A tequila that gets its distinctive deep copper colour from the 11 month ageing process, Herradura’s Reposado Tequila is created using agave hearts roasted in traditional clay ovens, which are then fermented using only the local wild yeasts. This particular offering features a distinctive caramel flavour with hints of orange peel.
Reposado translates as ‘rested’, giving a nod to the delicate ageing process which requires American oak barrels to achieve its deliciously smooth flavour.
6. 1800 Tequila Anejo
If you are looking for something to replace cognac, then this is the tequila for you. It's a warming drink that's been aged in both French and American oak barrels. This gives it some smoky notes - it hardly tastes like you are having a tequila at all but the agave taste is still there but subtle. This is a great after-dinner sip.
7. Mijenta Tequila Blanco
There is a stunning freshness to the Mijenta (pronounced Mee-hen-ta) Tequila Blanco - a relatively new blanco which blew us away in our taste tests. Maestra Tequilera Ana Maria Romero has created something special here, with olives and saltiness at the forefront. There's sustainability throughout this brand as well, with the glass made from locally sourced stock glass. Given many new tequilas have some sort of celebrity endorsement, this one is very much the real deal.
8. 1800 Tequila Silver
Un-aged but 100% agave and one of the smoothest tequilas we have tasted on this list. There's creamy notes when it first goes down, then it ends up being a little more grassy. This is a great sipping tequila, though won't look out of place in a cocktail or two.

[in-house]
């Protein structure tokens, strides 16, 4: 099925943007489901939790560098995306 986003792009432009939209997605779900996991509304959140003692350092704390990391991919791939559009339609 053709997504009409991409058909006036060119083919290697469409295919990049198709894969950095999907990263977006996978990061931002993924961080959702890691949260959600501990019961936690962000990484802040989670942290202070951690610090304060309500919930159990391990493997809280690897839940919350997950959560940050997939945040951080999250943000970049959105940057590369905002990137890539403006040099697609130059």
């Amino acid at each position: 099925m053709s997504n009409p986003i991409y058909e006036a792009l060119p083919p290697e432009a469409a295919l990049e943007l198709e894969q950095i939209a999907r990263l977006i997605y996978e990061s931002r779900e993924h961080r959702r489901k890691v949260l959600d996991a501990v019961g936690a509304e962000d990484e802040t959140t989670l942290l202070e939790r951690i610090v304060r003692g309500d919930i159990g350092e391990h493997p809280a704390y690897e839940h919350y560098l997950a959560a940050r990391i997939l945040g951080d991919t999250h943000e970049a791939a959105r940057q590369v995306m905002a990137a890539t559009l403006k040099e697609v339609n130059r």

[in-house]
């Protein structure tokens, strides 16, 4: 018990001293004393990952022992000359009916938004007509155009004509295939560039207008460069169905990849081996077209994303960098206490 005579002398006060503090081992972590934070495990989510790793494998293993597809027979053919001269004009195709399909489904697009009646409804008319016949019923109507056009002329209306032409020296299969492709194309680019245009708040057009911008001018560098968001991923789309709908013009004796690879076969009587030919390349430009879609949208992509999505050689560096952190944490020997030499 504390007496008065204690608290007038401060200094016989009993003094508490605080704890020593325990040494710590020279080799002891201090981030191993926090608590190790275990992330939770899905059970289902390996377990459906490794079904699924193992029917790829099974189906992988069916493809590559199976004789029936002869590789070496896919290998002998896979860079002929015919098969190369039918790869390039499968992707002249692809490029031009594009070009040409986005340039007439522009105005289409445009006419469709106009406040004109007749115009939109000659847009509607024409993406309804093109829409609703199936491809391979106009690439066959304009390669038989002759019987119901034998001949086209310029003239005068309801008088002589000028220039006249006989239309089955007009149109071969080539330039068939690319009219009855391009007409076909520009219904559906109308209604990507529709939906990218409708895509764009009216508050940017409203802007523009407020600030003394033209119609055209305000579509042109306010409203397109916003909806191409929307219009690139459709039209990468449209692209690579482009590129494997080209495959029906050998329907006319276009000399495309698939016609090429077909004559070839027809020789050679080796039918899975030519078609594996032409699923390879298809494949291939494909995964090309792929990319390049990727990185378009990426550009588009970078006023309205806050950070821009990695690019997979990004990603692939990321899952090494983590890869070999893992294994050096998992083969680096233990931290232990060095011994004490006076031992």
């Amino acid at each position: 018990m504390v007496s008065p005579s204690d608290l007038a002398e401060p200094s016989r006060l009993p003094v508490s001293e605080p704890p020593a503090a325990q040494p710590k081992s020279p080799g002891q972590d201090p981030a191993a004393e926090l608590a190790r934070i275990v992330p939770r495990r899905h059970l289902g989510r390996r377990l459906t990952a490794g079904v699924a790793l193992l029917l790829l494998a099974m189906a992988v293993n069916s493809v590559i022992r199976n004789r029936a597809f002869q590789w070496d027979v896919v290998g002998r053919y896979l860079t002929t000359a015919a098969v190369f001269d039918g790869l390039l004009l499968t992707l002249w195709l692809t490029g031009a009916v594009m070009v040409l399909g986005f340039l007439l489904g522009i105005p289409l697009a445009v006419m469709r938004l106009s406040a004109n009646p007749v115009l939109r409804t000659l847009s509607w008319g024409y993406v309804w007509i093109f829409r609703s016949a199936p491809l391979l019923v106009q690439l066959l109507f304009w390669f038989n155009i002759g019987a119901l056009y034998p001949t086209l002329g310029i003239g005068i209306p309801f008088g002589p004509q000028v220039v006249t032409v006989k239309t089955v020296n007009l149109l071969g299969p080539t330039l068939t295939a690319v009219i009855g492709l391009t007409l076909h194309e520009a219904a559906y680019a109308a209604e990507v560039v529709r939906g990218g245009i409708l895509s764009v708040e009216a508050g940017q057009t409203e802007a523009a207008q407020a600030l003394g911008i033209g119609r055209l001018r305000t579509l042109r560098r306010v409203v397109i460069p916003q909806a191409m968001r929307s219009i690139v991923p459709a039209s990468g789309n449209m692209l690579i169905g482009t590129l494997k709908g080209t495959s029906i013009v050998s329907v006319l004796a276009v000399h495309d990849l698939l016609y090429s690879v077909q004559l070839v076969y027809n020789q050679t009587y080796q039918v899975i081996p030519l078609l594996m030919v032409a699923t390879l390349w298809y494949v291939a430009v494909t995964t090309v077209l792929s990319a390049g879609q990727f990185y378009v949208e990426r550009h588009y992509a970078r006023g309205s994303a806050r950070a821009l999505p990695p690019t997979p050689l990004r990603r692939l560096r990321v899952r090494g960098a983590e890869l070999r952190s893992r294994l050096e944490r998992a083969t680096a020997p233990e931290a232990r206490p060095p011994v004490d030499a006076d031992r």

9. Espolon Blanco Super Premium Tequila
With its distinctive label inspired by 19th century Mexican art, Espolon Blanco Super Premium Tequila features Ramon the Rooster, a symbol of pride in Mexico. With its sweet, floral flavour, this blanco tequila that is completely unaged and has an ABV of 40% - making it stronger than some of the other tequilas on this list.
10. Fortaleza Blanco Tequila
Did you know that, according to Mexican law, tequila can only be made using the heart cuts a special blue eber agave plant? Well, there you have it. Produced by the fifth generation of the Sauza family, Fortaleza Blanco Tequila is a buttery offering that combines vanilla with hints of black pepper. If you’re not sold on the sound of the tequila (which you really should be), then take one look at the bottle.
11. Casamigos Reposado Tequila
Created by George Clooney - you know, that actor chap - and Rande Gerber back in 2013, Casamigos was sold to Diageo for $700 million in 2017. Aged in American white oak barrels for 7 months before being released into the world, this 40% tequila has built up quite the reputation. Harnessing the caramel notes commonly associated with Tequila, this oaky offering also comes with hints of cocoa.
12. Mucha Liga Bravo Blanco Tequila
A relatively new addition to the tequila world, Mucha Liga Bravo Blanco tequila is one of three varieties making up the Mucha Liga range. Produced by the Juanacatlan distillery in the La Ciénega region of Jalisca, Mexico, Mucha Liga is created using 100% Blue Weber Agave grown 1,530 meters above sea level. An increased amount of sunlight gives this tequila its distinctive, sweet taste.
And if it takes more than just the tequila to win you over, the sleek, glass head bottles inspired by Lucha Libre wrestling masks might just do the trick.
13. Jose Cuervo Gran Centenario Plata Tequila